The final conference program is now available as a PDF: Read more →
The European Wireless 2015 will be held at the Budapest University of Technology and Economics (BME), Building Q.
Address: Magyar Tudósok körútja 2. (Building Q), 1117 Budapest, Hungary.
Rooms: Building Q, B Wing, room numbers: QBF14, QBF15. (detailed room schedule comes later)
The Budapest University of Technology and Economics (BME), which hosts EW2015 has a rich history streching back to the 18th century. At present, it has 74 departments and institutes operate within the structure of eight faculties. About 3000 lecturers, researchers and other degree holders and numerous invited lecturers and practising expert specialists participate in education and research at the Budapest University of Technology and Economics. Approximately 800 of the university’s 20.600 students are from 50 countries abroad. The Budapest University of Technology and Economics issues about 70% of Hungary’s engineering degrees.
It is an important research center, with globally significant projects:
The nearest public transport stop to the university is “Petõfi híd, budai hídfõ” at the Petõfi bridge, where the major tram lines Nr. 4 and 6 stop (and bus lines 203 and 212 also, across the street). From the tram stop, take the underpass and turn left (south), then head along the foot-path going parallel to the river Danube. On the first corner turn to the right, and start to go around on that semicircle street (Magyar tudósok körútja). Out of the two buildings in the inner side of the semicircle, AGTIVE will take place in the closer (northern) one, Building Q; look for the huge ‘Q’ sign on its front wall. It is also worth checking out a satellite image beforehand as well as the photo of the newly constructed Building Q, to avoid confusion with nearby Building I.
Hungary is a member of the European Union and the Schengen Border Treaty. The official language is Hungarian, and do not expect everybody to speak English, but you can easily get by with English or with German in places frequented by international tourism.
The official currency in Hungary is the Forint (shortly, Ft or HUF), and not the Euro. Of course, there are many places where they accept Euros as well, but you should not depend on it, and exchange rates are typically biased against the customer. You can exchange currency in banks and at dedicated exchange offices, or withdraw HUF from ATMs. The exchange mid rate today (2015-02-28) is 303,55 HUF for 1 EUR. Please note that according to a recent regulation in Hungary, 1 Ft and 2 Ft coins are withdrawn, and prices are rounded up (or down) to the next number divisible by 5. Ft. So, shopkeepers are not cheating if they do not give you back a change of 1Ft or 2 Fts.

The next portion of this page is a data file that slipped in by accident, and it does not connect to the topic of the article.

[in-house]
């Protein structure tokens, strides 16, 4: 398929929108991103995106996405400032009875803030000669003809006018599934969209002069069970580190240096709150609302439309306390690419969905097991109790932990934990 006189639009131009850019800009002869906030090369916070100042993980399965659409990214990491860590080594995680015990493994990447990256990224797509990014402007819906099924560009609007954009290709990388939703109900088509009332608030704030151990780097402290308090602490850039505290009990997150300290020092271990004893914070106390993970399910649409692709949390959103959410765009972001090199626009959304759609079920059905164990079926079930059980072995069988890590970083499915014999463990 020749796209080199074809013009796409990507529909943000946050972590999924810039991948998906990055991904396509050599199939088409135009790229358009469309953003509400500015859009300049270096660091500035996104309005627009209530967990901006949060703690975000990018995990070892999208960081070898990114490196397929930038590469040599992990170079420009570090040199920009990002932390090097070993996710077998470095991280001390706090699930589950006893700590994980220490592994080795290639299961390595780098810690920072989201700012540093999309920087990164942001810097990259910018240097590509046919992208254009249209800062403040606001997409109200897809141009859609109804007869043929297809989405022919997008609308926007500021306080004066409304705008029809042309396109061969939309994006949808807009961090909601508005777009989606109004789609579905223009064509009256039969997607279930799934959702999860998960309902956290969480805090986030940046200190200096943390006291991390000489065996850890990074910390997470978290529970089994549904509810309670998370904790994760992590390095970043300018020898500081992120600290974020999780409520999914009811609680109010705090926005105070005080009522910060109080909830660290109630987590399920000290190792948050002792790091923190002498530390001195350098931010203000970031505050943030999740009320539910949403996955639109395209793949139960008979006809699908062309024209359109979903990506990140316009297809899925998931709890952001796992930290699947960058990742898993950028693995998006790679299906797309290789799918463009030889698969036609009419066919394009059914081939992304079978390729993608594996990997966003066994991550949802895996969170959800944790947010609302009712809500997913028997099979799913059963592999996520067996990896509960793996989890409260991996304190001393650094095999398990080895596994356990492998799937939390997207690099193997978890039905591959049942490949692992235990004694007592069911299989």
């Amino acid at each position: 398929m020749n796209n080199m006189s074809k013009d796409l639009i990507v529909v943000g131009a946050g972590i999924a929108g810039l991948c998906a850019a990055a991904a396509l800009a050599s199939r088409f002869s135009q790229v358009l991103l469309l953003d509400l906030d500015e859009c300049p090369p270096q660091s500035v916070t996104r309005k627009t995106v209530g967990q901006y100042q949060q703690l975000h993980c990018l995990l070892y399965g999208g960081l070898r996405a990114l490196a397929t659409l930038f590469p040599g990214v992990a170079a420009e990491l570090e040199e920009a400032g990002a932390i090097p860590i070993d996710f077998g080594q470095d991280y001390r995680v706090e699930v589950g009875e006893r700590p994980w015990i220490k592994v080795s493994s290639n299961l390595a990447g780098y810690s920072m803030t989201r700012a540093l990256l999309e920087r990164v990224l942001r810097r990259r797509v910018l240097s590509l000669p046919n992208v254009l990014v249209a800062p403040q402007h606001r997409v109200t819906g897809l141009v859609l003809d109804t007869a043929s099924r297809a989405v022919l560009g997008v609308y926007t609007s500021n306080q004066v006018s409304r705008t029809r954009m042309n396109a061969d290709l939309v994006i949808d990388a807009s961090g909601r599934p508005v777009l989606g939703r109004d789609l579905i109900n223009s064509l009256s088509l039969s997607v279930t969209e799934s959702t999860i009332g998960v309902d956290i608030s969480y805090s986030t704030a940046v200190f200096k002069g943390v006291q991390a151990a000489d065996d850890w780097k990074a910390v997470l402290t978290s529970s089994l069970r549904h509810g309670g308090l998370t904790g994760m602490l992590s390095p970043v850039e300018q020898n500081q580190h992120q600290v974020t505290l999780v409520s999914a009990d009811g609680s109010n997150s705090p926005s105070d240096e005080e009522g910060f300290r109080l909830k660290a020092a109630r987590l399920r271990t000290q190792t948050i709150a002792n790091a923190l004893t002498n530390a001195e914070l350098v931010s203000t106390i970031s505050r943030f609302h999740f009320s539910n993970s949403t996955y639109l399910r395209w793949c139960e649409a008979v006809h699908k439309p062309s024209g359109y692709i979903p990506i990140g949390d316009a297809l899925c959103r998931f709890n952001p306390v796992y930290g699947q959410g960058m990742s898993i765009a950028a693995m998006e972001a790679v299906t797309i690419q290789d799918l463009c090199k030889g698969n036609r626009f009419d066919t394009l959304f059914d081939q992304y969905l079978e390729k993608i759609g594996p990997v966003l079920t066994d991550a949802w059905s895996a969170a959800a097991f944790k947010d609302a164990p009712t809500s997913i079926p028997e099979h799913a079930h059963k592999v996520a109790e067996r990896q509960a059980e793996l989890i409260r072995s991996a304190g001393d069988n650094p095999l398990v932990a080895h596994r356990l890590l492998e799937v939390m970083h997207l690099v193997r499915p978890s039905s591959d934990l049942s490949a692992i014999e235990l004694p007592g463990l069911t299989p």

Cellular network providers
In Hungary there are 3 cellphone providers:
- Telenor – a member of the Telenor group, formerly Pannon, Pannon GSM
- T-Mobile – a member of the Deutsche Telekom group, formerly Westel, Westel900
Further sources of information
- the official page of Budapest
- the official page of the Budapest Transport Ltd.
- a 10 days weather forecast
- the page of the Hungarian National Tourist Office
- the CIA World Factbook: Hungary
Budapest is the capital and the largest city of Hungary, the largest in East-Central Europe and one of the largest cities in the European Union. It is the country’s principal political, cultural, commercial, industrial, and transportation centre. In 2011, according to the census, Budapest had 1.74 million inhabitants, down from its 1989 peak of 2.1 million due to suburbanization. The Budapest Commuter Area is home to 3.3 million people. The city covers an area of 525 square kilometres (202.7 sq mi) within the city limits. Budapest became a single city occupying both banks of the river Danube with a unification on 17 November 1873 of west-bank Buda and Óbuda with east-bank Pest.
The history of Budapest began with Aquincum, originally a Celtic settlement that became the Roman capital of Lower Pannonia. Hungarians arrived in the territory in the 9th century. Their first settlement was pillaged by the Mongols in 1241–42. The re-established town became one of the centres of Renaissance humanist culture in the 15th century. Following the Battle of Mohács and nearly 150 years of Ottoman rule, the region entered a new age of prosperity in the 18th and 19th centuries, and Budapest became a global city after the 1873 unification. It also became the second capital of the Austro-Hungarian Empire, a great power that dissolved in 1918, following World War I. Budapest was the focal point of the Hungarian Revolution of 1848, the Hungarian Republic of Councils of 1919, Operation Panzerfaust in 1944, the Battle of Budapest in 1945, and the Revolution of 1956.
Cited as one of the most beautiful cities in Europe, its extensive World Heritage Site includes the banks of the Danube, the Buda Castle Quarter, Andrássy Avenue, Heroes’ Square and the Millennium Underground Railway, the second oldest in the world. Other highlights include a total of 80 geothermal springs, the world’s largest thermal water cave system, second largest synagogue, and third largest Parliament building. The city attracts about 4.3 million tourists a year, making it the 25th most popular city in the world (and the 6th in Europe) according to Euromonitor.